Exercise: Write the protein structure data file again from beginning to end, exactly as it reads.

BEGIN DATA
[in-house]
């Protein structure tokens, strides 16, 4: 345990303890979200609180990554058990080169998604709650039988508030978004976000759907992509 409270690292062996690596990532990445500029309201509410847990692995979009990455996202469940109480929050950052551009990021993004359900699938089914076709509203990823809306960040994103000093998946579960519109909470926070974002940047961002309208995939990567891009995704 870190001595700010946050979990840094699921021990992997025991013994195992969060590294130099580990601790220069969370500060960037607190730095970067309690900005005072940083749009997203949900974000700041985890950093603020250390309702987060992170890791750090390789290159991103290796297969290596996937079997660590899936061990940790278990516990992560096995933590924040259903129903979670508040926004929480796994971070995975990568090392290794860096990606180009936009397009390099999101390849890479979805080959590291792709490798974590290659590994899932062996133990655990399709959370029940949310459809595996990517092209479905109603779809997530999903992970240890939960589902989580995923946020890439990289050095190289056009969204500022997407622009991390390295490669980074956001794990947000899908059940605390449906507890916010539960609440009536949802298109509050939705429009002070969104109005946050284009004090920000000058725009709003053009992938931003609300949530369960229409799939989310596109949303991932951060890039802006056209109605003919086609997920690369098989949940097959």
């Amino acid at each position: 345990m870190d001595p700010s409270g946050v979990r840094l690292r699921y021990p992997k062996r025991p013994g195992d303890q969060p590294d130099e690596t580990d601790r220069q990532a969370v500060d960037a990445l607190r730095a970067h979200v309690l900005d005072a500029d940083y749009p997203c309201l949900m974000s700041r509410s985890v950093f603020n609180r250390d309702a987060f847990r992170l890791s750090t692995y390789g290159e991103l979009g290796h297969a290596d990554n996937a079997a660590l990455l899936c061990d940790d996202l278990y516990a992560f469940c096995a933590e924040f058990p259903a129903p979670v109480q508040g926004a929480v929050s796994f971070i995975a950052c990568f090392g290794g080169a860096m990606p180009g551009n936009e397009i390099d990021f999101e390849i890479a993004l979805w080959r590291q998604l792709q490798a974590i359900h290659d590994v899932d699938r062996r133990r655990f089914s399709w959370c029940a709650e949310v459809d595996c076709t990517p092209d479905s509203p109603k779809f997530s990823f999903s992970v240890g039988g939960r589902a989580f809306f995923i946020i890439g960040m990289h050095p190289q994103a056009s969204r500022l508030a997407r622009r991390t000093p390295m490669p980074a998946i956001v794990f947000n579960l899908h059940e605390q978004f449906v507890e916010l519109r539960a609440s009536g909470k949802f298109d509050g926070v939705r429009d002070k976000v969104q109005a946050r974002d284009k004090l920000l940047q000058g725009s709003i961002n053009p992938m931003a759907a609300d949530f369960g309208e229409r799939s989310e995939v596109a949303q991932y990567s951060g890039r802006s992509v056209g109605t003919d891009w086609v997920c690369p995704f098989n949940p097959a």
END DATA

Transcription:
[in-house]
């Protein structure tokens, strides 16, 4: 345990303890979200609180990554058990080169998604709650039988508030978004976000759907992509 409270690292062996690596990532990445500029309201509410847990692995979009990455996202469940109480929050950052551009990021993004359900699938089914076709509203990823809306960040994103000093998946579960519109909470926070974002940047961002309208995939990567891009995704 870190001595700010946050979990840094699921021990992997025991013994195992969060590294130099580990601790220069969370500060960037607190730095970067309690900005005072940083749009997203949900974000700041985890950093603020250390309702987060992170890791750090390789290159991103290796297969290596996937079997660590899936061990940790278990516990992560096995933590924040259903129903979670508040926004929480796994971070995975990568090392290794860096990606180009936009397009390099999101390849890479979805080959590291792709490798974590290659590994899932062996133990655990399709959370029940949310459809595996990517092209479905109603779809997530999903992970240890939960589902989580995923946020890439990289050095190289056009969204500022997407622009991390390295490669980074956001794990947000899908059940605390449906507890916010539960609440009536949802298109509050939705429009002070969104109005946050284009004090920000000058725009709003053009992938931003609300949530369960229409799939989310596109949303991932951060890039802006056209109605003919086609997920690369098989949940097959």
């Amino acid at each position: 345990m870190d001595p700010s409270g946050v979990r840094l690292r699921y021990p992997k062996r025991p013994g195992d303890q969060p590294d130099e690596t580990d601790r220069q990532a969370v500060d960037a990445l607190r730095a970067h979200v309690l900005d005072a500029d940083y749009p997203c309201l949900m974000s700041r509410s985890v950093f603020n609180r250390d309702a987060f847990r992170l890791s750090t692995y390789g290159e991103l979009g290796h297969a290596d990554n996937a079997a660590l990455l899936c061990d940790d996202l278990y516990a992560f469940c096995a933590e924040f058990p259903a129903p979670v109480q508040g926004a929480v929050s796994f971070i995975a950052c990568f090392g290794g080169a860096m990606p180009g551009n936009e397009i390099d990021f999101e390849i890479a993004l979805w080959r590291q998604l792709q490798a974590i359900h290659d590994v899932d699938r062996r133990r655990f089914s399709w959370c029940a709650e949310v459809d595996c076709t990517p092209d479905s509203p109603k779809f997530s990823f999903s992970v240890g039988g939960r589902a989580f809306f995923i946020i890439g960040m990289h050095p190289q994103a056009s969204r500022l508030a997407r622009r991390t000093p390295m490669p980074a998946i956001v794990f947000n579960l899908h059940e605390q978004f449906v507890e916010l519109r539960a609440s009536g909470k949802f298109d509050g926070v939705r429009d002070k976000v969104q109005a946050r974002d284009k004090l920000l940047q000058g725009s709003i961002n053009p992938m931003a759907a609300d949530f369960g309208e229409r799939s989310e995939v596109a949303q991932y990567s951060g890039r802006s992509v056209g109605t003919d891009w086609v997920c690369p995704f098989n949940p097959a």